Use this URL to cite or link to this record in EThOS: http://ethos.bl.uk/OrderDetails.do?uin=uk.bl.ethos.677167
Title: Validation and comparison of ozone-induced hypertussive responses in the rabbit and guinea-pig
Author: Clay, Emlyn Robert
ISNI:       0000 0004 5368 4178
Awarding Body: King's College London
Current Institution: King's College London (University of London)
Date of Award: 2015
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Abstract:
The thesis investigates establishing a hypertussive model of cough primarily in the rabbit and with comparative experiments conducted in the guinea pig. These models were then used to investigate the effectiveness of various antitussives such as codeine and levodropropizine, as well as, putative antitussives such as anticholinergics, PDE inhibitors, bronchodilators and drugs affecting targets on sensory nerves. “Hypertussive” is a poorly recognised term and it is defined in the context of this thesis to describe an inappropriately frequent and/or loud cough response when compared to normative cough responses for the same given dose and route of a given tussive stimuli. A novel model of hypertussive cough responses was established and validated in the rabbit and guinea pig using ozone as a sensitising agent. Primary measures include cough frequency, cough magnitude, time to first cough and cough duration. In further experiments lung function parameters such as dynamic compliance and total lung resistance, and total and differential cell counts, as well as pilot experiments involving analyzing categories of cough “sounds” were measured. The thesis was also concerned with the measurement and classification of cough events and in particular the discrimination of cough events from sneeze events. Two commercially available systems and ad hoc approaches were used to evaluate how best to describe, count and classify the cough response and qualitative and quantitative judgement have been made to assess a best approach. In summary, the data in this thesis suggests that ozone is a particularly effective acutely-acting non-allergic sensitising agent capable of shifting the dose response curve of the cough response to citric acid leftward by 0.5 to 1 log units. Sensitization of the cough reflex overcame desensitization of rabbits and guinea pigs to citric acid, allowing cross-over designs to be employed. Ozone appears to act via sensitization of the peripheral airway sensory input, but I found no evidence that this was via an action on Transient Receptor Potential Ankyrin 1 (TRPA1), which has previously been suggested to be an important target for ozone. Codeine and levodropropizine were effective against hypertussive responses, but did not block the normotussive cough. Anticholinergic drugs were not effective against ozone sensitised cough nor normotussive cough responses in the rabbit, but significantly inhibited sensitised cough responses and normotussive cough responses in guinea pigs. However, salbutamol demonstrated a similar treatment profile to the anticholinergic drugs implying that bronchodilation is an important mechanism to reduce the cough response in guinea pigs. Thus, these data suggest that drug candidates that cause bronchodilation may falsely identify as antitussives in the guinea pig model. Phosphodiesterase inhibitors were effective at blocking the infiltration of leukocytes in both guinea pigs and rabbits, but did not effect the acutely sensitised cough, suggesting that in this model ozone is inducing hypertussive responses independently of leukocyte infiltration.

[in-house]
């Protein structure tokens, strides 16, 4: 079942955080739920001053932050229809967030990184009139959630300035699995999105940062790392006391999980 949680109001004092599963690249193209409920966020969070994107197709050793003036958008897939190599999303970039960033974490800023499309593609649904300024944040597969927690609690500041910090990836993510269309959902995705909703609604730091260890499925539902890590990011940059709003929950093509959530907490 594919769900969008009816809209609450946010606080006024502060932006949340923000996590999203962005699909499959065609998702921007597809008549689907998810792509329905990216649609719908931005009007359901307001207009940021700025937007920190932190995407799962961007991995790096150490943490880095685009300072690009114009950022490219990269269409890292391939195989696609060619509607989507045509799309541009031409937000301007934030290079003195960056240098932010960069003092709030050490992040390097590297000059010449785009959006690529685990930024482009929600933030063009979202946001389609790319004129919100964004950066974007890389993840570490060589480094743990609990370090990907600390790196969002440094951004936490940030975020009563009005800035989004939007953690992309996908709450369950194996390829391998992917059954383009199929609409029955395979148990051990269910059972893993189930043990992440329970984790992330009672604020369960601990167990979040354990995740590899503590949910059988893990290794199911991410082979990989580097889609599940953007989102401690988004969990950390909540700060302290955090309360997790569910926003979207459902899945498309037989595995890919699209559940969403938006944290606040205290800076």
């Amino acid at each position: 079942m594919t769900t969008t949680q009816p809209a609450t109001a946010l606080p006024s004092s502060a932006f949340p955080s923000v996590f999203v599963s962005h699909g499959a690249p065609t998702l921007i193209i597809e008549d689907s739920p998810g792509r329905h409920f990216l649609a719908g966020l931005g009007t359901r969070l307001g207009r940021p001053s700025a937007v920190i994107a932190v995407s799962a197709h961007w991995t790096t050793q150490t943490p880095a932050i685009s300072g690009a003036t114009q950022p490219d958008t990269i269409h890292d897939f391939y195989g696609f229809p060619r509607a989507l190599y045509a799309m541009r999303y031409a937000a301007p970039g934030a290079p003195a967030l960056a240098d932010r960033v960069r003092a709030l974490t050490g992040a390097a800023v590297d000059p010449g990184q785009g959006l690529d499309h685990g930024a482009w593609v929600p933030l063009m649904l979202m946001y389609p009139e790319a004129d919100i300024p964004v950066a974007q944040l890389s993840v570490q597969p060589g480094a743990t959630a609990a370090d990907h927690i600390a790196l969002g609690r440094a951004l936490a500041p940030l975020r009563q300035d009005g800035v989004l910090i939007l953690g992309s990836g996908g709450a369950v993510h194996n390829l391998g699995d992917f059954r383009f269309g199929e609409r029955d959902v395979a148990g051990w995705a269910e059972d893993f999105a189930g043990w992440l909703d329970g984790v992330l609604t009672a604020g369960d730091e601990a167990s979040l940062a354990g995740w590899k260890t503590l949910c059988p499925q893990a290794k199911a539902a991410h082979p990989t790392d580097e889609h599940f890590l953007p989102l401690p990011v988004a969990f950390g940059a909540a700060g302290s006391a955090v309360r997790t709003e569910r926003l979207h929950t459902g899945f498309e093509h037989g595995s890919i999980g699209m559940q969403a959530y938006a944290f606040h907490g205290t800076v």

Supervisor: Page, Clive Peter ; Spina, Domenico Sponsor: Not available
Qualification Name: Thesis (Ph.D.) Qualification Level: Doctoral
EThOS ID: uk.bl.ethos.677167  DOI: Not available
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